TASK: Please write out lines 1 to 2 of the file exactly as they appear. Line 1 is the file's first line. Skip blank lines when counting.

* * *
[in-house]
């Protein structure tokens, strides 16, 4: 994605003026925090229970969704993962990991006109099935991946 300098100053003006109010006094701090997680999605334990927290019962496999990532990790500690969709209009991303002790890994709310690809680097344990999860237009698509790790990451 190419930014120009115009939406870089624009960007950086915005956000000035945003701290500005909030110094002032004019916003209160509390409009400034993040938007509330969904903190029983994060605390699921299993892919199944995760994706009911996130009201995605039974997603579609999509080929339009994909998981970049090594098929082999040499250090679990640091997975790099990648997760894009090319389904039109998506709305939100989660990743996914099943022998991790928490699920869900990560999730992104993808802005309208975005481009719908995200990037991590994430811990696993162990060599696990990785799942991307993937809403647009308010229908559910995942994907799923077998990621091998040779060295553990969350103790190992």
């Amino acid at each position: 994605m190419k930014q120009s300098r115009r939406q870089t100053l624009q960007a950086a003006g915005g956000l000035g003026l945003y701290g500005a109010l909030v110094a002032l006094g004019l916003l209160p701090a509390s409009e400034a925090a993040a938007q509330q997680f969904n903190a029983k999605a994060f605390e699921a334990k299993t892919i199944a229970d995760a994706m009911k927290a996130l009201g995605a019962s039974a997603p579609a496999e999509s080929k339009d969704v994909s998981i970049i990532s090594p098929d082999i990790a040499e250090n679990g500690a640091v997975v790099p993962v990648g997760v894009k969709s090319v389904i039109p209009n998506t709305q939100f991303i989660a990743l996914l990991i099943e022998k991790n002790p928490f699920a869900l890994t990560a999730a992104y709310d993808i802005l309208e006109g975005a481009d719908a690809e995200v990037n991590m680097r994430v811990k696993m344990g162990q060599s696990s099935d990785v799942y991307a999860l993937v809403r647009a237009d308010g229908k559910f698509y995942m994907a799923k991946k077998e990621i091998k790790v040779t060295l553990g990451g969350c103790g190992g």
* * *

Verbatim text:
[in-house]
């Protein structure tokens, strides 16, 4: 994605003026925090229970969704993962990991006109099935991946 300098100053003006109010006094701090997680999605334990927290019962496999990532990790500690969709209009991303002790890994709310690809680097344990999860237009698509790790990451 190419930014120009115009939406870089624009960007950086915005956000000035945003701290500005909030110094002032004019916003209160509390409009400034993040938007509330969904903190029983994060605390699921299993892919199944995760994706009911996130009201995605039974997603579609999509080929339009994909998981970049090594098929082999040499250090679990640091997975790099990648997760894009090319389904039109998506709305939100989660990743996914099943022998991790928490699920869900990560999730992104993808802005309208975005481009719908995200990037991590994430811990696993162990060599696990990785799942991307993937809403647009308010229908559910995942994907799923077998990621091998040779060295553990969350103790190992």